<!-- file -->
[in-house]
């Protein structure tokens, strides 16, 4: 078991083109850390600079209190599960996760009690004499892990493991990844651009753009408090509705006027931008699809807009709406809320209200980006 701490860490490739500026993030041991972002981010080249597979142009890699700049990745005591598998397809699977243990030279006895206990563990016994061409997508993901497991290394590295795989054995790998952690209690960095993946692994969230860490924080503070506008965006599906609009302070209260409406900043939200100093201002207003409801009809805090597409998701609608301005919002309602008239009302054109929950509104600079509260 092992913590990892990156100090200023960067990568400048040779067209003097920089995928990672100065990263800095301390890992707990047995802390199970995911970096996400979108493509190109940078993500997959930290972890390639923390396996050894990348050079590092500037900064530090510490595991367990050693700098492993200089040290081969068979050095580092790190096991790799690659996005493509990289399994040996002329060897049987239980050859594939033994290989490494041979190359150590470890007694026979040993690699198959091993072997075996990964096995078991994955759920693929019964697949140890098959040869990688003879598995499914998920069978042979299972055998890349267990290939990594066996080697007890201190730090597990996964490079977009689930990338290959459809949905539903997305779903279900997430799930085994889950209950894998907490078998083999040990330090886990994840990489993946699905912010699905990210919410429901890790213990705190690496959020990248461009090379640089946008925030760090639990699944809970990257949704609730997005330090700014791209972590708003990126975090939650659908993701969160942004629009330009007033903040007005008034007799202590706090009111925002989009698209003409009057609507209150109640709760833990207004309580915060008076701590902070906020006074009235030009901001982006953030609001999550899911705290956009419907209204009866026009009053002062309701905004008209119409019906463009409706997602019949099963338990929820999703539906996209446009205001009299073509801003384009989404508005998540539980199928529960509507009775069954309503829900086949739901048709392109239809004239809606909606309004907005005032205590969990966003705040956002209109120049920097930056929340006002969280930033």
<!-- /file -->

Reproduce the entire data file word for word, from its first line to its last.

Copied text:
[in-house]
């Protein structure tokens, strides 16, 4: 078991083109850390600079209190599960996760009690004499892990493991990844651009753009408090509705006027931008699809807009709406809320209200980006 701490860490490739500026993030041991972002981010080249597979142009890699700049990745005591598998397809699977243990030279006895206990563990016994061409997508993901497991290394590295795989054995790998952690209690960095993946692994969230860490924080503070506008965006599906609009302070209260409406900043939200100093201002207003409801009809805090597409998701609608301005919002309602008239009302054109929950509104600079509260 092992913590990892990156100090200023960067990568400048040779067209003097920089995928990672100065990263800095301390890992707990047995802390199970995911970096996400979108493509190109940078993500997959930290972890390639923390396996050894990348050079590092500037900064530090510490595991367990050693700098492993200089040290081969068979050095580092790190096991790799690659996005493509990289399994040996002329060897049987239980050859594939033994290989490494041979190359150590470890007694026979040993690699198959091993072997075996990964096995078991994955759920693929019964697949140890098959040869990688003879598995499914998920069978042979299972055998890349267990290939990594066996080697007890201190730090597990996964490079977009689930990338290959459809949905539903997305779903279900997430799930085994889950209950894998907490078998083999040990330090886990994840990489993946699905912010699905990210919410429901890790213990705190690496959020990248461009090379640089946008925030760090639990699944809970990257949704609730997005330090700014791209972590708003990126975090939650659908993701969160942004629009330009007033903040007005008034007799202590706090009111925002989009698209003409009057609507209150109640709760833990207004309580915060008076701590902070906020006074009235030009901001982006953030609001999550899911705290956009419907209204009866026009009053002062309701905004008209119409019906463009409706997602019949099963338990929820999703539906996209446009205001009299073509801003384009989404508005998540539980199928529960509507009775069954309503829900086949739901048709392109239809004239809606909606309004907005005032205590969990966003705040956002209109120049920097930056929340006002969280930033």